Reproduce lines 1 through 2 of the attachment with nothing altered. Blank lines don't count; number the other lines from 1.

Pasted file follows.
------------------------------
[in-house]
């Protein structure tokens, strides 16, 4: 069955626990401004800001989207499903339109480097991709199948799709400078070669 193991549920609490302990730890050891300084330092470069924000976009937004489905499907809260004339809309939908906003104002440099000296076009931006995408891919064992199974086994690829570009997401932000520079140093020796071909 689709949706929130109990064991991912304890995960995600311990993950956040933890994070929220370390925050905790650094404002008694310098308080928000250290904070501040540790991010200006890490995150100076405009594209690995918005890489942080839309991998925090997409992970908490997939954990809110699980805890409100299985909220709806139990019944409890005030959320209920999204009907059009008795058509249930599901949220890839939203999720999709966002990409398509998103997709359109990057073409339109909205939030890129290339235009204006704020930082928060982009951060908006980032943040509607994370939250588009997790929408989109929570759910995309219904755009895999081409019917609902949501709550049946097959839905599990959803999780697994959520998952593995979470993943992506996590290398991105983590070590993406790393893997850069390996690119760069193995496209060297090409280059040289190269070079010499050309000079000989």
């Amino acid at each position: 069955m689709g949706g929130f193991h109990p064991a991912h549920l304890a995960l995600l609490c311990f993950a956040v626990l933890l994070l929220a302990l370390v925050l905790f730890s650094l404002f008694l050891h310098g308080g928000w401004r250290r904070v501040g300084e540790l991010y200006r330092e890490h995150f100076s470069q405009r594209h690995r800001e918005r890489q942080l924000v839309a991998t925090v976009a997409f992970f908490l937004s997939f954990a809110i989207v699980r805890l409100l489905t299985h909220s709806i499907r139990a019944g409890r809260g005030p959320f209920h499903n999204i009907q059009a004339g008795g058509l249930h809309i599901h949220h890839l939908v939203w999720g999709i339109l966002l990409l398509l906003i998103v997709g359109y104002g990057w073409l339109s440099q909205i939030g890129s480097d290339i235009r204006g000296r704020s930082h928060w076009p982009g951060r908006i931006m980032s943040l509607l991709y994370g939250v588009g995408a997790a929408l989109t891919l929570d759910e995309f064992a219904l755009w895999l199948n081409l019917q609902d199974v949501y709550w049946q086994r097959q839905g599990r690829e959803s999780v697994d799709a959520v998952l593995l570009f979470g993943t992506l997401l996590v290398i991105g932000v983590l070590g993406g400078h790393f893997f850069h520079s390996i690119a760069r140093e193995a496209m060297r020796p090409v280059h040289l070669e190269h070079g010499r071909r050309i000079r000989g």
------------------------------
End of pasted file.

[in-house]
């Protein structure tokens, strides 16, 4: 069955626990401004800001989207499903339109480097991709199948799709400078070669 193991549920609490302990730890050891300084330092470069924000976009937004489905499907809260004339809309939908906003104002440099000296076009931006995408891919064992199974086994690829570009997401932000520079140093020796071909 689709949706929130109990064991991912304890995960995600311990993950956040933890994070929220370390925050905790650094404002008694310098308080928000250290904070501040540790991010200006890490995150100076405009594209690995918005890489942080839309991998925090997409992970908490997939954990809110699980805890409100299985909220709806139990019944409890005030959320209920999204009907059009008795058509249930599901949220890839939203999720999709966002990409398509998103997709359109990057073409339109909205939030890129290339235009204006704020930082928060982009951060908006980032943040509607994370939250588009997790929408989109929570759910995309219904755009895999081409019917609902949501709550049946097959839905599990959803999780697994959520998952593995979470993943992506996590290398991105983590070590993406790393893997850069390996690119760069193995496209060297090409280059040289190269070079010499050309000079000989």